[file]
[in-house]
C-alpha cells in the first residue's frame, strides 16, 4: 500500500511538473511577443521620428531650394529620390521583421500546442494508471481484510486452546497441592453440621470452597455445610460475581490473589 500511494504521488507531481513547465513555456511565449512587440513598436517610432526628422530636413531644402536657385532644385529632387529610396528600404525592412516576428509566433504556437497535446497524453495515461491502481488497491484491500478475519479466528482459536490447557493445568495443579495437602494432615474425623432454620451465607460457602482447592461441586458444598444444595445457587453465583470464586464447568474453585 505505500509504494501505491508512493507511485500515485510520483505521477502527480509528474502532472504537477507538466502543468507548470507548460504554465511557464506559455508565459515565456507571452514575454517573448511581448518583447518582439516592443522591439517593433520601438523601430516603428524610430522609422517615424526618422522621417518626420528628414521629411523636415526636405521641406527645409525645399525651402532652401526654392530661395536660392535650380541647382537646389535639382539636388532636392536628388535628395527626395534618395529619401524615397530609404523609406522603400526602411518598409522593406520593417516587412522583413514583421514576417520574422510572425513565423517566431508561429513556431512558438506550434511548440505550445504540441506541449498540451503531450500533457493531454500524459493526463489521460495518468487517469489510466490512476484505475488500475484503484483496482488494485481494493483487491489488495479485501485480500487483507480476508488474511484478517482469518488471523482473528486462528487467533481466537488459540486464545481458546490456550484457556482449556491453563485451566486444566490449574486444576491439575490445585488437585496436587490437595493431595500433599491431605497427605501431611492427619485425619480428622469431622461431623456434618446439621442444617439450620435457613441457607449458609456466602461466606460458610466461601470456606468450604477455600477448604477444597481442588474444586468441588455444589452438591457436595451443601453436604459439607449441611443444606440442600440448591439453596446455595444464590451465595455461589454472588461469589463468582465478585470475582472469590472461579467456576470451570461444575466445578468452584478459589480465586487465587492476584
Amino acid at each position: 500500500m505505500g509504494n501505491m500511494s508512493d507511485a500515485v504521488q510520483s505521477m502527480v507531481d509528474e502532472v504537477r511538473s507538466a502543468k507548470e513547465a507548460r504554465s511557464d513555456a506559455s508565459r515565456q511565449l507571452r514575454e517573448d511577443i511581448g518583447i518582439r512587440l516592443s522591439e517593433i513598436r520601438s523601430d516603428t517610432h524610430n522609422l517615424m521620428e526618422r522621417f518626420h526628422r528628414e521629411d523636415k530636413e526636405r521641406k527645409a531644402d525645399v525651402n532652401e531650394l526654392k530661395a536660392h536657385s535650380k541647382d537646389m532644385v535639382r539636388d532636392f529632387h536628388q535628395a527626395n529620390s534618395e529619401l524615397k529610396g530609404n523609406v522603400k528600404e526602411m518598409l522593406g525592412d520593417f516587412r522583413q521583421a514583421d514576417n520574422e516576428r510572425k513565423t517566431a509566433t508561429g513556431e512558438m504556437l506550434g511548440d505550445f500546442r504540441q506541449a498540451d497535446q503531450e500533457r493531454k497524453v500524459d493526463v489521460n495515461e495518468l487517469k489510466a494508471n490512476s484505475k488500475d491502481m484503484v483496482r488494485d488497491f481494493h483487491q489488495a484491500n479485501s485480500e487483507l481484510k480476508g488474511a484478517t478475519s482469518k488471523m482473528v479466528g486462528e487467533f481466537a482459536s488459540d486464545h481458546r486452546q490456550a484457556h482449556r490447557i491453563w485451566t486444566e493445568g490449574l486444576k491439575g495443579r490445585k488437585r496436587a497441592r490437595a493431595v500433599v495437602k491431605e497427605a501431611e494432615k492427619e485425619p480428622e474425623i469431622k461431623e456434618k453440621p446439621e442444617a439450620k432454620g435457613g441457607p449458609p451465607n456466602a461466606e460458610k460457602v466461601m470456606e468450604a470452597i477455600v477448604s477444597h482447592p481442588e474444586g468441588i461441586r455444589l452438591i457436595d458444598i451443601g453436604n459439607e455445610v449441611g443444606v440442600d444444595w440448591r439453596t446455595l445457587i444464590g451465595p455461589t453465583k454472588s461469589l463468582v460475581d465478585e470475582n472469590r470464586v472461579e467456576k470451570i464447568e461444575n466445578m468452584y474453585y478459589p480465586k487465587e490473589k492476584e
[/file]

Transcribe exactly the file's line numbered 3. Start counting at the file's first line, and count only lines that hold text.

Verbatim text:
Amino acid at each position: 500500500m505505500g509504494n501505491m500511494s508512493d507511485a500515485v504521488q510520483s505521477m502527480v507531481d509528474e502532472v504537477r511538473s507538466a502543468k507548470e513547465a507548460r504554465s511557464d513555456a506559455s508565459r515565456q511565449l507571452r514575454e517573448d511577443i511581448g518583447i518582439r512587440l516592443s522591439e517593433i513598436r520601438s523601430d516603428t517610432h524610430n522609422l517615424m521620428e526618422r522621417f518626420h526628422r528628414e521629411d523636415k530636413e526636405r521641406k527645409a531644402d525645399v525651402n532652401e531650394l526654392k530661395a536660392h536657385s535650380k541647382d537646389m532644385v535639382r539636388d532636392f529632387h536628388q535628395a527626395n529620390s534618395e529619401l524615397k529610396g530609404n523609406v522603400k528600404e526602411m518598409l522593406g525592412d520593417f516587412r522583413q521583421a514583421d514576417n520574422e516576428r510572425k513565423t517566431a509566433t508561429g513556431e512558438m504556437l506550434g511548440d505550445f500546442r504540441q506541449a498540451d497535446q503531450e500533457r493531454k497524453v500524459d493526463v489521460n495515461e495518468l487517469k489510466a494508471n490512476s484505475k488500475d491502481m484503484v483496482r488494485d488497491f481494493h483487491q489488495a484491500n479485501s485480500e487483507l481484510k480476508g488474511a484478517t478475519s482469518k488471523m482473528v479466528g486462528e487467533f481466537a482459536s488459540d486464545h481458546r486452546q490456550a484457556h482449556r490447557i491453563w485451566t486444566e493445568g490449574l486444576k491439575g495443579r490445585k488437585r496436587a497441592r490437595a493431595v500433599v495437602k491431605e497427605a501431611e494432615k492427619e485425619p480428622e474425623i469431622k461431623e456434618k453440621p446439621e442444617a439450620k432454620g435457613g441457607p449458609p451465607n456466602a461466606e460458610k460457602v466461601m470456606e468450604a470452597i477455600v477448604s477444597h482447592p481442588e474444586g468441588i461441586r455444589l452438591i457436595d458444598i451443601g453436604n459439607e455445610v449441611g443444606v440442600d444444595w440448591r439453596t446455595l445457587i444464590g451465595p455461589t453465583k454472588s461469589l463468582v460475581d465478585e470475582n472469590r470464586v472461579e467456576k470451570i464447568e461444575n466445578m468452584y474453585y478459589p480465586k487465587e490473589k492476584e